In the previous article (part one of this three-part series), I discussed the importance of working on the fundamentals of human movement with young athletes. I stressed the benefit of improving fundamental human movement and how it can improve athletic performance. Another important and key benefit for working on human movement is how it can greatly reduce the risk of injury. During my consultations with parents regarding their child and training, I actually mention injury prevention being the most important part of our training program. You can make any athlete bigger, faster, and stronger but if the athlete develops an injury, then their strength and speed gains are useless.
Here are a few ways training properly can help prevent injury:
1. Increasing work capacity (GPP)
Many sport injuries occur when the athlete is in a fatigue state. When one is fatigued, decision making slows and reactive ability to certain motor tasks is compromised making the athlete susceptible to injury. Therefore, the better conditioned an athlete is, risk of injury is decreased.
The best way to ensure this is by focusing your wok out on General Physical Preparation (GPP). GPP, in essence, is a phase of training where the main objective is to improve and increase work capacity. Building an aerobic and anaerobic base will allow an athlete to increase their conditioning thus leading to a better athlete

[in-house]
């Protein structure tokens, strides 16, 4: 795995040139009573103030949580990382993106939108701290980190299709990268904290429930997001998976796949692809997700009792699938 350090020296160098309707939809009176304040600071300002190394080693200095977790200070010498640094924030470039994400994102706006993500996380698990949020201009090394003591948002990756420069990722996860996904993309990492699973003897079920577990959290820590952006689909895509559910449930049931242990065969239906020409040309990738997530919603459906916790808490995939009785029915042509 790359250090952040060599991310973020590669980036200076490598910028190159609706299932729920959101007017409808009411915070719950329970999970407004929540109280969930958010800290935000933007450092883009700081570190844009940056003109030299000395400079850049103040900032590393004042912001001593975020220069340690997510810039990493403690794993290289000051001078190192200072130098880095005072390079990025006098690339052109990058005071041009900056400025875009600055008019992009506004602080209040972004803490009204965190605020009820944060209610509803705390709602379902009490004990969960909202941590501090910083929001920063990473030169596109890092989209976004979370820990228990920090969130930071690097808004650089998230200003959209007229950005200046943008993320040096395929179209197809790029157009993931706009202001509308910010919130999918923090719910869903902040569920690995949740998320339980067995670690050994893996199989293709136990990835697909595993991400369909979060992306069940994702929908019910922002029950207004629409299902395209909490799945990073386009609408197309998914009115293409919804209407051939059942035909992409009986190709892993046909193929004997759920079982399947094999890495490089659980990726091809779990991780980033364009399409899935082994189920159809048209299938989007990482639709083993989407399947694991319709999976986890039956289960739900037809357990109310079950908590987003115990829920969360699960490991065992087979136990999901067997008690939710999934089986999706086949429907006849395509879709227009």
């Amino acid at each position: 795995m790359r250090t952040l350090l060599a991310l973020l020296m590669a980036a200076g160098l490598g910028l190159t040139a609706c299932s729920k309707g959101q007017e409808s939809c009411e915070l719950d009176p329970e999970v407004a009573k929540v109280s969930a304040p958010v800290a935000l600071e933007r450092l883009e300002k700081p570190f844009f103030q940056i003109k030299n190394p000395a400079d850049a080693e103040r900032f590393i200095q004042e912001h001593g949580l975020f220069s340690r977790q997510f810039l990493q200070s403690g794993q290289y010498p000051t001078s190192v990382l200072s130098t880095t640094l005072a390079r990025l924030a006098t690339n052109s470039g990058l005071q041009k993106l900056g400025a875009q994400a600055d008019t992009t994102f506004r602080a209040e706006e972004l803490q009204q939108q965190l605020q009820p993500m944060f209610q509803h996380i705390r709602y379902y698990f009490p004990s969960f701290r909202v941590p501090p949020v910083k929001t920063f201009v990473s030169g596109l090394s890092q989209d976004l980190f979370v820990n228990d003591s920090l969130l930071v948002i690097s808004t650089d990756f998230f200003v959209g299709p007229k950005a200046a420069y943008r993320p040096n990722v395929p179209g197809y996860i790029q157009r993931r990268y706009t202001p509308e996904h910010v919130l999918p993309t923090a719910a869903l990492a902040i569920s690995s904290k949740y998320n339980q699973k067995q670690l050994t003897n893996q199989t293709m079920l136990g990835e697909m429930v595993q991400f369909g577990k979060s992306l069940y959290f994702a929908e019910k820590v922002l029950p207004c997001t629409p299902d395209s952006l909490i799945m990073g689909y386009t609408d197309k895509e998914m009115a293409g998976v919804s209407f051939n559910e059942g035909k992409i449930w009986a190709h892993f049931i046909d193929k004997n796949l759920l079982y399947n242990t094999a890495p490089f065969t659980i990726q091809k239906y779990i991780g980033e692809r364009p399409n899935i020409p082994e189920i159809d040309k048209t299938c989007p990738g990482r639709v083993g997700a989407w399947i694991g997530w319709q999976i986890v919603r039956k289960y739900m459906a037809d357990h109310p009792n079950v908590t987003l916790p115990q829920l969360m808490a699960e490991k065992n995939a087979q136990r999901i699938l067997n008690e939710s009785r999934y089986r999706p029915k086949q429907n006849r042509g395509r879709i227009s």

2. Proper stability through movement
This is an important one especially in dealing with the lower limb. Take the knee for example. Many ACL injuries occur partly due to instability in the knee. An athlete changing direction involves him/her planting then cutting. Often times when an athlete attempts to cut after planting, the lack of stability in their knee causes them to cut inefficiently leading to injury. It’s imperative athletes develop stability through joints to ensure proper execution of movement. Efficient movement can greatly reduce the risk of injury.
3. Address muscle imbalances/asymmetries
Injuries often occur because an athlete displays muscle imbalances and asymmetries. The issue with having an imbalance and asymmetry is the athlete will have a tendency to compensate in order to execute a movement. The compensation over time will lead to certain muscles to be over developed and over utilized and other muscles to be under developed and under utilized.
This imbalance can lead to both acute and chronic injuries. The development of a proper training program and systematic approach a young athlete can aid in making sure their body is balance and their asymmetries are minimal.
In the final part of this 3 part series, I will discuss how early sports specialization can hinder athlete performance.
AUTHOR: Jeff King
Director of Athletics & Personal Trainer at Fitness Quest 10
There is a well-organized medical service with all necessary equipment. SCOTT & WHITE HOSPITAL- COLLEGE STATION.
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